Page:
A: EverGrain and other composite decking boards are made primarily from wood flour and plastic. Unfortunately, that plastic component is why there is no suitable filler.
Envision Outdoor Living Products, which makes EverGrain and other lines of composite decking, had nothing to recommend. A representative who handles warranty issues for the company told me that they don’t make anything to fill these types of cracks and that they don’t recommend products they haven’t tested themselves.
A customer service representative for DAP (dap.com), which makes an array of patch products, said nothing in its line would stick reliably to composite decking. Some websites suggest using Bondo auto-body filler. But a woman with Bondo’s manufacturer, 3M, who answers questions about that product and other 3M fillers for vehicles and marine vessels said she knows of none suitable for use on composite decking. “Bondo would peel off,” she said.
MoistureShield (moistureshield.com), another composite decking manufacturer, warns in its cleaning and care guidelines to avoid filling deep scratches with putty or wood fillers: “These materials will not adhere to composite decking due to the plastic content.”
There are options for cleaning vintage Trex composite decking
Some manufacturers do sell products for repairing composite decks, such as the DeScratch composite decking repair kit, which comes in various colors ($7.98 at Home Depot). But the manufacturer says this filler is just for minor scratches and dents — and only on “capped” composite decking. Capped decking, which came out about two years after your deck was installed, has a core similar to your decking, but it’s encased in a plastic cap to shield the wood in the composite core from becoming stained and harboring fungi that can cause rot and mildew.
EverGrain, like other traditional composite decking, is not capped. It consists of the same material throughout. Unlike other uncapped composite products, though, it is compression-molded to eliminate air bubbles, rather than extruded. Ironically, if your issue were light scratches, this type of composite decking would be an advantage: Instead of buying a kit to hide the scratches, you could just wait 12 to 16 weeks, and they would probably fade enough to blend in, according to MoistureShield.
The picture you sent shows damage that’s more than a few minor scratches. Even though there isn’t a way to plug the holes with filler, you don’t need to live with an ugly deck. You say replacing the damaged board would mean dismantling the entire deck. It’s unclear why you have decided that, but perhaps it’s because you don’t see any nail or screw heads and thus have concluded that the decking is held in place with hidden fasteners that can’t be loosened with the boards in place.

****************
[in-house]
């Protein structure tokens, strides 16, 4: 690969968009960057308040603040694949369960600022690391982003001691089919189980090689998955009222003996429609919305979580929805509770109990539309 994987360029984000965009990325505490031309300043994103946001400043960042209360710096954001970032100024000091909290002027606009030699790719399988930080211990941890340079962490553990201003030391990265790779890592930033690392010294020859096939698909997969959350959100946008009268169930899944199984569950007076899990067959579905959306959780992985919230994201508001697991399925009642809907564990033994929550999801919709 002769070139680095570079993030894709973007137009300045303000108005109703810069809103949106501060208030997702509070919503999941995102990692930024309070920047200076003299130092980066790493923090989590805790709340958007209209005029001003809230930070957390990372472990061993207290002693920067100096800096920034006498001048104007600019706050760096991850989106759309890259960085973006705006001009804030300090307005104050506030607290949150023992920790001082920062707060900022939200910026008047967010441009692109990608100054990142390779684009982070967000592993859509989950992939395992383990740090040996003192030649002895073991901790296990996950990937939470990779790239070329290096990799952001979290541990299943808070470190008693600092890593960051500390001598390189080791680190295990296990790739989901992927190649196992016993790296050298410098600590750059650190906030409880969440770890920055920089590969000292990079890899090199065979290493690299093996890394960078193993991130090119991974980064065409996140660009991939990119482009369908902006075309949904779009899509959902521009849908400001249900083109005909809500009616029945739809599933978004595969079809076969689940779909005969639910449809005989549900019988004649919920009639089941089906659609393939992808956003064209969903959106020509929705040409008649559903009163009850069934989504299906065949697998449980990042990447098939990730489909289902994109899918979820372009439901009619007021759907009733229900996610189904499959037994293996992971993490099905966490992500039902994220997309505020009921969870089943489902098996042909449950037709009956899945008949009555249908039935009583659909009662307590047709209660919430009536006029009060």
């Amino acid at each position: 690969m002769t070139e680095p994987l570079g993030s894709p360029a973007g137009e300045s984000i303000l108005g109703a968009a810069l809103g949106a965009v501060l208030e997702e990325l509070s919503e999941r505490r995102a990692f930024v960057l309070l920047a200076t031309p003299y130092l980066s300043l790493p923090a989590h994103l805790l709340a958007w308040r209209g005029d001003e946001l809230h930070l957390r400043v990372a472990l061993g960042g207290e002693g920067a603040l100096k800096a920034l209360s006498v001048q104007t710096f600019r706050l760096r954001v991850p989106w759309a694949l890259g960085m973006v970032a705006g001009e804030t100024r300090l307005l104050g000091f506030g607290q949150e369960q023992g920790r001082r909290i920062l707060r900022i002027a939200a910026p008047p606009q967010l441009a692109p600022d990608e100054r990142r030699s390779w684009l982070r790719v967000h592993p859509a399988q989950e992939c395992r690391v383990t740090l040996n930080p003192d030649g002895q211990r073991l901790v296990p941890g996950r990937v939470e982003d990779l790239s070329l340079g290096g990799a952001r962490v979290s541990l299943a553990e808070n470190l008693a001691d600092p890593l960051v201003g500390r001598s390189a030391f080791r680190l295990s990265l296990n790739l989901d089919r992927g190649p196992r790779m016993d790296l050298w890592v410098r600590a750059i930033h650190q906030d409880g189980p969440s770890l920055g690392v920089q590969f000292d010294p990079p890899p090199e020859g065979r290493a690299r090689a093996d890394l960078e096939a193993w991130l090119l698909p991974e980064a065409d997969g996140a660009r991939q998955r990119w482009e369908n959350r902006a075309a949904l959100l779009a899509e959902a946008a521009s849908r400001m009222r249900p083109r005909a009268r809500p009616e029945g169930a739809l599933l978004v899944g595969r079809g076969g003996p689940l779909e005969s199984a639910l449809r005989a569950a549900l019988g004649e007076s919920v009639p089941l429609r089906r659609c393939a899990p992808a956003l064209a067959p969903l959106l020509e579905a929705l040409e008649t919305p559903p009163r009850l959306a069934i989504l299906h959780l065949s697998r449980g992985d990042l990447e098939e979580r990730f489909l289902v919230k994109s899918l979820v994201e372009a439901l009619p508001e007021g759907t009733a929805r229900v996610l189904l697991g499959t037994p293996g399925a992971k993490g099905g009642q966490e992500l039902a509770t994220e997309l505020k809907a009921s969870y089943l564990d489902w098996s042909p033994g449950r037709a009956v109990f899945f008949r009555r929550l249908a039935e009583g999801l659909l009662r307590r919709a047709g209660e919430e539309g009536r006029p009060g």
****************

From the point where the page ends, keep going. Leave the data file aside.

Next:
This conclusion might not be correct. EverGrain makes the redwood color only in square-edge boards. These don’t work with the hidden fasteners the company sells or with many other manufacturers’ hidden fasteners, which are designed for boards with grooves along their edges. Instead, for square-edge boards, manufacturers often recommend using screws topped by plugs that are color-matched to the composite material.
Inspect the boards where they intersect with the framing underneath. You should be able to see through the cracks to determine whether a fastener is there or whether screws through the top surface are capped. Or there may be angled screws with the heads sunk into the sides of the boards, near the top.
If you find plugs, try prying them out of the damaged board with a tool such as the Husky precision pick and probe set ($9.97 for four pieces at Home Depot). If that doesn’t work, carefully drill out the caps, using a bit that is slightly narrower. Go in only a short distance; stop when you hit the screw head. Use a pick or probe to get out the remnants. Then remove the screws and free the board.
If you see clips between the boards, or if you aren’t able to determine how the boards are fastened, you or someone you hire can use a circular saw to cut lengthwise through the damaged board with two parallel cuts that are far enough from the edges so the blade doesn’t hit metal fasteners. (Some are plastic, which eliminates this concern.) Once the middle of the board is free, lift it out. Then, with a small pry bar, push the two remaining pieces up from the fasteners. Freeing the middle first gives you better leverage and prevents damage to boards on either side.
Once you have the old board out, you’ll probably need to install the replacement with screws through the top. Pre-drill holes and use either stainless-steel screws or deck screws color-matched as closely as possible to the new board. A new EverGrain board in the redwood color will look more vibrant at first, but it should fade. In a year, you may not be able to identify which one it is.
One final point: You say only one board is showing damage, and from the picture you sent, it looks as if the damage is confined to a small enough area that it isn’t (yet) a structural issue. If you search for Tamko EverGrain decking (Tamko is the parent company of Envision), you will find complaints about this product from 2007 specifically. Tamko’s 25-year limited warranty covers replacement costs for five years and only a portion of the material costs after that, but if numerous boards start showing problems, it’s worth contacting the warranty department. No manufacturer wants a recall of its products, and there have been a few huge ones involving manufacturers of other composite deck boards. In 2009, after reports of 37 accidents resulting in 14 injuries, the Consumer Product Safety Commission announced a recall of three lines of composite decking made by Louisiana-Pacific. Composite decking doesn’t usually rot and collapse, but it has happened.
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